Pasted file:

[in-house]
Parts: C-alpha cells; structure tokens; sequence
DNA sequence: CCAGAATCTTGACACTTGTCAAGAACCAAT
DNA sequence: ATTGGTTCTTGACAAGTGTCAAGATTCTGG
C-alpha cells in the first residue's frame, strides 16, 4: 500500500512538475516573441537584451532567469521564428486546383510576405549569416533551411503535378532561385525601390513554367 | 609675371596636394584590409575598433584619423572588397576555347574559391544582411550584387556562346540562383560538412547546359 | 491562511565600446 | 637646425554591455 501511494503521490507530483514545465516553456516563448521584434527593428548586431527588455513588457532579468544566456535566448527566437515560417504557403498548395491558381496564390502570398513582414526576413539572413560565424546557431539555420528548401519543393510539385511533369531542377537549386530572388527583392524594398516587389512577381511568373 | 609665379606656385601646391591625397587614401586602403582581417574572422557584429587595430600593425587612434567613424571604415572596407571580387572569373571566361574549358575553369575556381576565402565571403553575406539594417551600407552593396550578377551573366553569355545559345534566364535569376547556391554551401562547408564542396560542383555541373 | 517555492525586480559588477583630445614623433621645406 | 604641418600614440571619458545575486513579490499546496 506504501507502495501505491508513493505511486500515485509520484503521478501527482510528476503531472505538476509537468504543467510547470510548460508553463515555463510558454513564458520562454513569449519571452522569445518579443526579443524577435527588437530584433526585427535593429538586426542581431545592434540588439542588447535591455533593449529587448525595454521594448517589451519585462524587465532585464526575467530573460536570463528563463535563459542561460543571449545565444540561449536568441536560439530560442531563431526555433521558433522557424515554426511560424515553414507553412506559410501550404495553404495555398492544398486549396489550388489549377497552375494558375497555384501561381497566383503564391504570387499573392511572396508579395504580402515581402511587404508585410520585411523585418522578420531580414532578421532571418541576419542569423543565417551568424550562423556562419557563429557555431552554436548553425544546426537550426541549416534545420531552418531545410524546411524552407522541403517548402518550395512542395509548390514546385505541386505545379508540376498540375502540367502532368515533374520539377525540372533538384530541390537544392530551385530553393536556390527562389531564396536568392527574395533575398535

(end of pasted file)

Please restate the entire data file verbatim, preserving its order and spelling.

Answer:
[in-house]
Parts: C-alpha cells; structure tokens; sequence
DNA sequence: CCAGAATCTTGACACTTGTCAAGAACCAAT
DNA sequence: ATTGGTTCTTGACAAGTGTCAAGATTCTGG
C-alpha cells in the first residue's frame, strides 16, 4: 500500500512538475516573441537584451532567469521564428486546383510576405549569416533551411503535378532561385525601390513554367 | 609675371596636394584590409575598433584619423572588397576555347574559391544582411550584387556562346540562383560538412547546359 | 491562511565600446 | 637646425554591455 501511494503521490507530483514545465516553456516563448521584434527593428548586431527588455513588457532579468544566456535566448527566437515560417504557403498548395491558381496564390502570398513582414526576413539572413560565424546557431539555420528548401519543393510539385511533369531542377537549386530572388527583392524594398516587389512577381511568373 | 609665379606656385601646391591625397587614401586602403582581417574572422557584429587595430600593425587612434567613424571604415572596407571580387572569373571566361574549358575553369575556381576565402565571403553575406539594417551600407552593396550578377551573366553569355545559345534566364535569376547556391554551401562547408564542396560542383555541373 | 517555492525586480559588477583630445614623433621645406 | 604641418600614440571619458545575486513579490499546496 506504501507502495501505491508513493505511486500515485509520484503521478501527482510528476503531472505538476509537468504543467510547470510548460508553463515555463510558454513564458520562454513569449519571452522569445518579443526579443524577435527588437530584433526585427535593429538586426542581431545592434540588439542588447535591455533593449529587448525595454521594448517589451519585462524587465532585464526575467530573460536570463528563463535563459542561460543571449545565444540561449536568441536560439530560442531563431526555433521558433522557424515554426511560424515553414507553412506559410501550404495553404495555398492544398486549396489550388489549377497552375494558375497555384501561381497566383503564391504570387499573392511572396508579395504580402515581402511587404508585410520585411523585418522578420531580414532578421532571418541576419542569423543565417551568424550562423556562419557563429557555431552554436548553425544546426537550426541549416534545420531552418531545410524546411524552407522541403517548402518550395512542395509548390514546385505541386505545379508540376498540375502540367502532368515533374520539377525540372533538384530541390537544392530551385530553393536556390527562389531564396536568392527574395533575398535